We all know now about the bombings that happened in Paris Friday evening, but I found out from a woman who interrupted a conversation I was having with a young flamenco dancer's mom, after a show where Charles had just performed with several other students, teens to adults. I didn't go online to learn more, or even tell Charles, because I really needed that not to be the story of the evening, yet. But of course it was the first thing I read in the paper when I got up Saturday morning. My reaction was probably not much different from anyone else’s, to horror that can’t be put into words, but that it seems no one can keep from trying for words anyway.
A few minutes before 11 Saturday morning I went out to a little indie theater near our house to see a movie on Impressionist painters. It was sold out. Now, this isn't the new Bond movie we're talking about, it's a documentary on the Impressionists, so the fact that it had sold out at an 11 a.m. Saturday morning screening surprised me.
“I hate it when I think I have an original idea and realize half of Santa Fe had the same idea,” I said to the woman in front of me while we waited to find out about the next showing. She was elderly, and a little hard of hearing, and I had to repeat things.
“I think we're here because of what happened in Paris," she said. "We want to connect with them over something positive.”
Now, I’m fairly sure that wasn't my motivation, even unconsciously, but I loved what she said, and I haven’t stopped thinking about it since. Friday evening, everything was about survival: hundreds in Paris fighting for it, many losing; millions and millions around the world then asking ourselves what we would have done, what we should do if it happens here, whether we're safe if we don't go to France, or Europe, or big cities, or stadiums. And Saturday morning, people were going to art movies, and calling their children, calling their loved ones, maybe making French onion soup, who knows -- anything to affirm life and love.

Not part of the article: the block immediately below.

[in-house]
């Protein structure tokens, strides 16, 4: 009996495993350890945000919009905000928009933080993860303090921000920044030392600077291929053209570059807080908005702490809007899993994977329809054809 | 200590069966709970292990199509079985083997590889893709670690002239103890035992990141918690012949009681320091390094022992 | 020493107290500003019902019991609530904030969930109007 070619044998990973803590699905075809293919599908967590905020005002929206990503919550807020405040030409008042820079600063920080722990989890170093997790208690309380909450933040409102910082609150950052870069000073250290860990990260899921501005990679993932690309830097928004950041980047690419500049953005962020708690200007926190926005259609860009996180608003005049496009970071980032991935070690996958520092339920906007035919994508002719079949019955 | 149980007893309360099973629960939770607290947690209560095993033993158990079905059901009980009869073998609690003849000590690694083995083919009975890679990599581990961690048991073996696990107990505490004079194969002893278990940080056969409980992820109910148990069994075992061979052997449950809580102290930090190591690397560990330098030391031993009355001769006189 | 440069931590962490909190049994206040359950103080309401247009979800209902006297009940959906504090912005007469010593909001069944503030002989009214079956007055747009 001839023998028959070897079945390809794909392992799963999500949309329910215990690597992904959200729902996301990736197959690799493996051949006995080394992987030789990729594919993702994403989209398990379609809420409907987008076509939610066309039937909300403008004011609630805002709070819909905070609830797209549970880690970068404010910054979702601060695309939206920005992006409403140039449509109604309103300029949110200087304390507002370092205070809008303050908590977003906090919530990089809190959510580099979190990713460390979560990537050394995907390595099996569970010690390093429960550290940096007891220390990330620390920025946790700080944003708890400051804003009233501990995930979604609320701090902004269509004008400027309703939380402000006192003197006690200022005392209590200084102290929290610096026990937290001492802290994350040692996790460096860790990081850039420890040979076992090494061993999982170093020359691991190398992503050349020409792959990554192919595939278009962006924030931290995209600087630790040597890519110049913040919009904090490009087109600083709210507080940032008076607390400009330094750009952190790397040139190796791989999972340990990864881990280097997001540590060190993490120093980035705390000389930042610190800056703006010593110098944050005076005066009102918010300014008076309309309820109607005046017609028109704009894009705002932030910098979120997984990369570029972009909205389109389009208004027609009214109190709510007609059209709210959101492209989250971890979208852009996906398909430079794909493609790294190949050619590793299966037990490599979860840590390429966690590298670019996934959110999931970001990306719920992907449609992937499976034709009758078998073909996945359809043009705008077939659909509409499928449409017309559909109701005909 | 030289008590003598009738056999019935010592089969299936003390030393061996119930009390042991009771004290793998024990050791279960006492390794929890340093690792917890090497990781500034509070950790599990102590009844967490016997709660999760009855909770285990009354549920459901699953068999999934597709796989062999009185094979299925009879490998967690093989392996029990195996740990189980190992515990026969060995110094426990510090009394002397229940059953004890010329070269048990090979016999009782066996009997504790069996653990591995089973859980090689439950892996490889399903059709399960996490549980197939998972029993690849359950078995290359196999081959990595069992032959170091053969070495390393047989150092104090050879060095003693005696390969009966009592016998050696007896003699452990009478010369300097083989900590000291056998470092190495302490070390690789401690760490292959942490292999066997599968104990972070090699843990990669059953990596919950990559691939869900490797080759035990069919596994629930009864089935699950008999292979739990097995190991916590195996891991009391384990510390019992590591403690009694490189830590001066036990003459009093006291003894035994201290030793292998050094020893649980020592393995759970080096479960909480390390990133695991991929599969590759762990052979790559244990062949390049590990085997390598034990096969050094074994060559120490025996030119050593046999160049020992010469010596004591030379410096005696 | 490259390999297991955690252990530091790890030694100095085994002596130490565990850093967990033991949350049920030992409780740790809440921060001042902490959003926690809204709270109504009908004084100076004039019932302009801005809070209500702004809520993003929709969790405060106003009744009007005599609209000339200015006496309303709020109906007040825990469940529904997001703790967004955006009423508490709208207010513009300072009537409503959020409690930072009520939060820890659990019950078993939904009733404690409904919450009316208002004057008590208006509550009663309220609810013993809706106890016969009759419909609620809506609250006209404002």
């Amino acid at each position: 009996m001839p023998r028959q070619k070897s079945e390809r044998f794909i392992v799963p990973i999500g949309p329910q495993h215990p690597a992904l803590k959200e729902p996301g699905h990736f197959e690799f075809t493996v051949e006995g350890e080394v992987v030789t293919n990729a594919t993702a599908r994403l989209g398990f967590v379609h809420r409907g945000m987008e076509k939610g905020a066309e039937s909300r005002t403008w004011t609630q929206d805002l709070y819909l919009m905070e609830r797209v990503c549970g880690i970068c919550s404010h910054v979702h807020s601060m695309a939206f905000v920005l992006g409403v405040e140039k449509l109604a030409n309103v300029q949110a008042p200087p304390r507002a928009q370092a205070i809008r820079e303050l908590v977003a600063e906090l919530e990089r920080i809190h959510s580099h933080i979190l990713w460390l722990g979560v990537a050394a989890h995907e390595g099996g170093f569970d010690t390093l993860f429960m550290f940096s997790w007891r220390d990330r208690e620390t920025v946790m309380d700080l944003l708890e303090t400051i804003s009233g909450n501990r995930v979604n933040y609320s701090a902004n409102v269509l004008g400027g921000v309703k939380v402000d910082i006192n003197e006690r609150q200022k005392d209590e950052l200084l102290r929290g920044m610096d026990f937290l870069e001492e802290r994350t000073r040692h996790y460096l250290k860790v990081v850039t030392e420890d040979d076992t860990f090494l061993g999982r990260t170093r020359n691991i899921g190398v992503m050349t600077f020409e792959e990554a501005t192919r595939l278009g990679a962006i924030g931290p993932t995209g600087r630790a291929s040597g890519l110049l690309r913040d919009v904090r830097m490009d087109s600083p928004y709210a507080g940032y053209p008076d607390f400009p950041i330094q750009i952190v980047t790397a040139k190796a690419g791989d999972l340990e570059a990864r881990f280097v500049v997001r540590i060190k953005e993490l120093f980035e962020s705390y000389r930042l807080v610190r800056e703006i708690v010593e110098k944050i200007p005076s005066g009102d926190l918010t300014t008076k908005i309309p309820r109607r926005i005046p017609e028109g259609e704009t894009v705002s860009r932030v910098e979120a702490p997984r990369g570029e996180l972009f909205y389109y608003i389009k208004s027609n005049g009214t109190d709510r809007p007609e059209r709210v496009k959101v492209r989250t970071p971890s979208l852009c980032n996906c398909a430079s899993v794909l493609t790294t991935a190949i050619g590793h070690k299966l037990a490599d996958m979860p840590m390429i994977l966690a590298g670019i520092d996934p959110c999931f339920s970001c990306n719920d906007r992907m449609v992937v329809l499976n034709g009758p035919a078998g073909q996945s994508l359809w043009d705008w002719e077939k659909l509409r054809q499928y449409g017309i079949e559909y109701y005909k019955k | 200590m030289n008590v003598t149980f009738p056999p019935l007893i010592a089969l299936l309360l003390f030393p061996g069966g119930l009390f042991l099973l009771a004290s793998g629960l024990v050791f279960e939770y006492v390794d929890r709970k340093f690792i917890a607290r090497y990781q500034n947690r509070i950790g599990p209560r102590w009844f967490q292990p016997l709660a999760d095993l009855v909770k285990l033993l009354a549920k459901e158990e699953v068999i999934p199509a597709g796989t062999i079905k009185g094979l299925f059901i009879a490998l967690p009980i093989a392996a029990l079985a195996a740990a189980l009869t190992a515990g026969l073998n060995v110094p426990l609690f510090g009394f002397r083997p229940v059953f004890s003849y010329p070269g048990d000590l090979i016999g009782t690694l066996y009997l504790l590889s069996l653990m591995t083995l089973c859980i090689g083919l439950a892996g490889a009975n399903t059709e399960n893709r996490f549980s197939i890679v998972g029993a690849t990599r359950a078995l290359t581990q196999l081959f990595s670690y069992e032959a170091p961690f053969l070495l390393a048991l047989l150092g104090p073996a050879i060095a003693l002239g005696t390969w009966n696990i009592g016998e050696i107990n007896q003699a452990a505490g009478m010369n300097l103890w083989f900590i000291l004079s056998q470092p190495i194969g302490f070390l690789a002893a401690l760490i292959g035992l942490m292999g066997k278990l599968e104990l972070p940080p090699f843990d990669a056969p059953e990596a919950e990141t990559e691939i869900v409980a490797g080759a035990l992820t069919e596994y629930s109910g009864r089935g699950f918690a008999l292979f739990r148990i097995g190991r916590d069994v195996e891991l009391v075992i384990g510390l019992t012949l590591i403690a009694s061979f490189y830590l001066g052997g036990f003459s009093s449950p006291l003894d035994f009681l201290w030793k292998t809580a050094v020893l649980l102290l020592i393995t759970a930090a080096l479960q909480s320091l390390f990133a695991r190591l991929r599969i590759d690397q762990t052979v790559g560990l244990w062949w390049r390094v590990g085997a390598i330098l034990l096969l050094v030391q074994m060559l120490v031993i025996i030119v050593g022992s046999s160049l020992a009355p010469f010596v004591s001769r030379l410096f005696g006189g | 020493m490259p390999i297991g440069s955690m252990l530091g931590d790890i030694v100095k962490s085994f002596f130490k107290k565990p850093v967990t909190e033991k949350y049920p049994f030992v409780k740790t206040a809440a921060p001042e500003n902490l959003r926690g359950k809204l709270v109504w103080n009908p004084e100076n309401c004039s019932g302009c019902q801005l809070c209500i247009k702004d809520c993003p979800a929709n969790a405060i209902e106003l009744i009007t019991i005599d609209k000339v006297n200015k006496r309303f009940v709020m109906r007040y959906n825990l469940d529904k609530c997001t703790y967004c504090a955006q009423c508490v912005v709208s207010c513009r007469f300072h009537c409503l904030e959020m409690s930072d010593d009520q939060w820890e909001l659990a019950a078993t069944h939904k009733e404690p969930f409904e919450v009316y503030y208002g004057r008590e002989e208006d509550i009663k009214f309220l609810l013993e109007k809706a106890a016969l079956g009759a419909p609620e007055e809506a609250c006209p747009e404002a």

Sometimes it seems everything we read or hear anymore is about survival, what we must do to protect our planet from all we’ve done to imperil it. Things like this remind me that it is not just the mighty task of survival that matters, but the things of this life that we intuitively love – the shade of a tree on a hot day, a butterfly, a hawk on the branch of the apricot tree, food, family, friends – the daily moments that make the difference, the difference between Friday night and Saturday morning.
Comfort is in the taste buds of the beholder. I've never made a French onion soup, but here in my adopted home of Santa Fe, New Mexico, comfort comes in the coupling of pleasure and pain that we experience from hot green chile. Use or omit from this creamy chowder as you wish; likewise the bacon, which figures more as a supporting character here than a central one.
6 pieces bacon
2 cups diced onion
1/2 cup diced celery
1 diced red pepper
2 diced potatoes
1 quart water or broth
Thyme, oregano and/or basil
1 package frozen corn (or 6 ears fresh corn, shucked)
1 1/2 cups heavy cream or milk
Fresh cilantro to garnish
Cook the bacon until crisp, then chop and set aside. Saute onion, celery and red pepper in vegetable oil in a heavy soup pot until the vegetables are tender. (I like to cook bacon in the oven, although you could cook it in the soup pot, remove and drain, leaving a little bacon grease in the pot for cooking the vegetables.) Add the potatoes, water or broth and herbs, and cook until the potatoes are tender. Add the corn and cook another 10-15 minutes. Before serving, add the cream or milk and heat until just before boiling. Add salt and pepper to taste, and stir in the chopped bacon. Sprinkle with fresh cilantro before serving.